My most memorable moment in trying to figure out which barcode belonged to which item was when I asked a supermarket employee for assistance. He said that I, not he so as to assist me, must compare the barcodes – the one on the product to those shown slotted into the shelf. I was stunned! Have you ever tried reading a barcode on the very bottom shelf? Did he expect me to get down on my knees or even, flat on my stomach, to see it? If I was 30 years younger I just might have done either, or both.
Barcodes are a fact of life for every one of us these days and are in many ways very useful. They have now been around for almost 50 years starting with Wrigley’s Chewing Gum in 1966 and the first scanner being introduced by a store in Troy, Ohio in 1974. The first idea of an automotive checkout system was actually mooted in 1932 by Flint Wallace but his system was not considered to be practice
Research continued for the next 20 years until, in 1952, Woodland and Silver were able to patent a working method which allowed the standard identification of products. Interestingly bar codes were not a combination of lines as we know them today but rather a specific pattern format which could be used throughout a particular industry. This format was quickly adopted by industries but it took many years for it to be used by grocers and supermarkets.
While shopping in the local supermarket this past week it came back to me again how, from what I can see, bar coding has definitely been of greater advantage to the retailer than the consumer. Why is that you may be thinking? Surely the consumer has the great advantage of getting through the checkout much faster, for example. Agreed, but what other advantages are there for the consumer? Can’t think of any right this minute, so I shall tell you my thinking with regard to the advantages for the retailer.
- Previously, when a retailer purchased a product from the wholesaler at a higher price than the previous stock, it was illegal to mark up old stock to the new price. Although many retailers hid the old priced items behind the new, fortunately many of us learnt of tricks such as these and would dig to the back to find the perfectly good item at the old price. Now there is no price stamped on to the item so new ones are simply added into what is on the shelf. The bar code only needs to be changed if the product has been changed in any way. thus, same product = same bar code. Upstairs in some isolated office, someone simply codes in the new price and all that stock, old and new, is sold at the new price. Nice little profit there.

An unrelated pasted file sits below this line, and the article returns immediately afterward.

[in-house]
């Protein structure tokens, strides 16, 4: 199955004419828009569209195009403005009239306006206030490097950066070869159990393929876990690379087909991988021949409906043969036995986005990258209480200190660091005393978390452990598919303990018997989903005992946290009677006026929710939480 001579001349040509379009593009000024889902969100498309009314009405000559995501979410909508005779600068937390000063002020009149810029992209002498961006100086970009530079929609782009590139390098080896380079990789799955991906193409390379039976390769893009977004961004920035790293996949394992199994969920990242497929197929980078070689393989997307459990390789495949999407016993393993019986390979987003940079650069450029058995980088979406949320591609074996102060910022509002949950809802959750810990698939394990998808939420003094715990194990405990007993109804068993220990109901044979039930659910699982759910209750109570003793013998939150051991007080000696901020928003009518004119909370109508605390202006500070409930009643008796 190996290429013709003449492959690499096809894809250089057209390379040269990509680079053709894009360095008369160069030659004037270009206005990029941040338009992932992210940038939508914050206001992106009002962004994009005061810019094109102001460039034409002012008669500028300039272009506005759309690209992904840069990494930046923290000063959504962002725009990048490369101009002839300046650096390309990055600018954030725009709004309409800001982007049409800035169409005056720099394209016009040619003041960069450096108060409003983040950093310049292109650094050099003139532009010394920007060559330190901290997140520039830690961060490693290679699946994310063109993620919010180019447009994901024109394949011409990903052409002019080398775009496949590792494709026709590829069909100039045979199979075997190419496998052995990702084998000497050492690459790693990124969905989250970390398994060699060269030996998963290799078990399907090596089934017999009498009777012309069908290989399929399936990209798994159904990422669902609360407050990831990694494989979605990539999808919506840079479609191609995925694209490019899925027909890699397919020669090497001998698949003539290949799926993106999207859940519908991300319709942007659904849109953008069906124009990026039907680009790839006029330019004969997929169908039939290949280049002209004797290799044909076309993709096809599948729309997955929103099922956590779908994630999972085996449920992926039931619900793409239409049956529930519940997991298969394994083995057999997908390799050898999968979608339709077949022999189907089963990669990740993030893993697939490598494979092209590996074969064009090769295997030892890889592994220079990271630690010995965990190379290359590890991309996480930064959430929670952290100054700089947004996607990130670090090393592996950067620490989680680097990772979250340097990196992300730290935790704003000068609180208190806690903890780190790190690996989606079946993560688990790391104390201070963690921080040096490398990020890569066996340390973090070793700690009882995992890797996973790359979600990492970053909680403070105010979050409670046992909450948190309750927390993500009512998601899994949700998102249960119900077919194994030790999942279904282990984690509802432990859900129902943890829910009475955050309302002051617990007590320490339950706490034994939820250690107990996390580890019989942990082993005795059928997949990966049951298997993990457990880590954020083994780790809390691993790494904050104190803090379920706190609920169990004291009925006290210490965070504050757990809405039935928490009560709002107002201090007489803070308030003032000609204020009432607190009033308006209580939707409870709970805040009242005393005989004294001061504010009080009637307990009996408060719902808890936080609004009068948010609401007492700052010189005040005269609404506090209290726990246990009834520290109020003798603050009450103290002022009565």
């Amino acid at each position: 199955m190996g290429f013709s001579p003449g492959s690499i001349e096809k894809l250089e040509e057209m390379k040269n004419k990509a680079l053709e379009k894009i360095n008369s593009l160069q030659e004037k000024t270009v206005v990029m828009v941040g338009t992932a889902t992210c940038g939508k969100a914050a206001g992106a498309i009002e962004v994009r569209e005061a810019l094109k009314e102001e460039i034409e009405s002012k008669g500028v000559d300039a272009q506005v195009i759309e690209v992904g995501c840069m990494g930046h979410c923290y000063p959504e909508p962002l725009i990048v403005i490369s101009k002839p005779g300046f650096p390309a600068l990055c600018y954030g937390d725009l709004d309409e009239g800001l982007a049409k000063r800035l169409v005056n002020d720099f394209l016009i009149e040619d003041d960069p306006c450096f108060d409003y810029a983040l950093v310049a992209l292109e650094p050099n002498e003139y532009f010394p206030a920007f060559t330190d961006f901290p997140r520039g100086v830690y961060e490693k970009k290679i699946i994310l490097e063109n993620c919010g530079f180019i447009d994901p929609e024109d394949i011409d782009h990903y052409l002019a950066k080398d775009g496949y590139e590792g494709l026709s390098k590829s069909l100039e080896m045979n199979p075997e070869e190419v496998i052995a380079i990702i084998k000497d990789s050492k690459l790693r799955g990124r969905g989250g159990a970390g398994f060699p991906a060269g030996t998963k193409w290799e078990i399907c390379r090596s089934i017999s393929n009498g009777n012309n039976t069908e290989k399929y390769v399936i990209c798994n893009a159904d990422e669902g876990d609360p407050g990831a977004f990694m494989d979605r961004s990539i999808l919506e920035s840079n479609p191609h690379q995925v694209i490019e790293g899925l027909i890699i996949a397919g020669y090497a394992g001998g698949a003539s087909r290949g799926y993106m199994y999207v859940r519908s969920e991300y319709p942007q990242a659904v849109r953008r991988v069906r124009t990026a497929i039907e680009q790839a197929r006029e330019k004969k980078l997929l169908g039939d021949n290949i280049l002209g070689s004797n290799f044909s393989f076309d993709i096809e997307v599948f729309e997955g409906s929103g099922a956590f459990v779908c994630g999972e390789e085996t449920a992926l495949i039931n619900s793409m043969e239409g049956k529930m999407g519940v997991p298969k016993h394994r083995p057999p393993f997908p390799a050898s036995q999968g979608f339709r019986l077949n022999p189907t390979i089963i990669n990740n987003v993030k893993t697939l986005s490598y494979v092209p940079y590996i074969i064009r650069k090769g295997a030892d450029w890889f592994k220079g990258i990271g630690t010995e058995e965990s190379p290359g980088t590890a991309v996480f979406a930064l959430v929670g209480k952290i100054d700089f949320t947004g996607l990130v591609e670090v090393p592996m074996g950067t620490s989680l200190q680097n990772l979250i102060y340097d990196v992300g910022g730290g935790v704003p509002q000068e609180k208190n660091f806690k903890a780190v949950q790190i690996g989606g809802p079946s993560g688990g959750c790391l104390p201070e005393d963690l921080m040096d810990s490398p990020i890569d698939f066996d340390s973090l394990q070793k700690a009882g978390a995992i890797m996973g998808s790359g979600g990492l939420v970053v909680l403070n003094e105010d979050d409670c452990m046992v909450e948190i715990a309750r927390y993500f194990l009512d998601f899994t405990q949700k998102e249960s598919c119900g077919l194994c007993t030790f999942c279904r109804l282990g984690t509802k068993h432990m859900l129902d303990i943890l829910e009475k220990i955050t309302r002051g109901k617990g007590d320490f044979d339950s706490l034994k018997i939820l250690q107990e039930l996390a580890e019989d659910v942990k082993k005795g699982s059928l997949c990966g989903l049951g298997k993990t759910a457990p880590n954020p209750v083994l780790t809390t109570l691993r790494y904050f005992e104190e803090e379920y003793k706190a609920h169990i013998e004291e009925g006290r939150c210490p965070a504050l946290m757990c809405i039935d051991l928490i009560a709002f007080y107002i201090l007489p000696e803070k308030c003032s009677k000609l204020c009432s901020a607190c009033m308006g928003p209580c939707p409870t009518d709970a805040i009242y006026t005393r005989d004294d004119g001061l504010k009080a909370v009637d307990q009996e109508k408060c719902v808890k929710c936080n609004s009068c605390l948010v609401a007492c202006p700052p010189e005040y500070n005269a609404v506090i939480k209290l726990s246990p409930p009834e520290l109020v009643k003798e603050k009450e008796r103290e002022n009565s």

- Finding a price is frequently a daunting and frustrating task. The only place a price is to be found is on the shelf itself. The problem is the consumer has to now work out to which item a price belongs. I am certain that every person reading this has, at some time or other, been really irritated at not being able to work out which price coding belongs to which item. Is it the price tag above or below the items; which of the half dozen in the particular ‘slot’ refers to the product they wish to purchase.
- The third advantage for the retailer is that, use of bar coding can mean a reduction in staff thus saving overhead costs. Instead of needing staff to individually price items before shelving, the bar code is simply entered into their system and the products are put directly on to the shelves all at the new price. In fact, most retailers now require the supplier to stack the shelves reducing their costs even further.
Regrettably, I can see now way out of this unfair practice with bar codes as they are now part of our daily lives. Maybe someone from the retail industry will read this and think of a way to make the use of barcodes of greater financial and convenient value to the customer as well.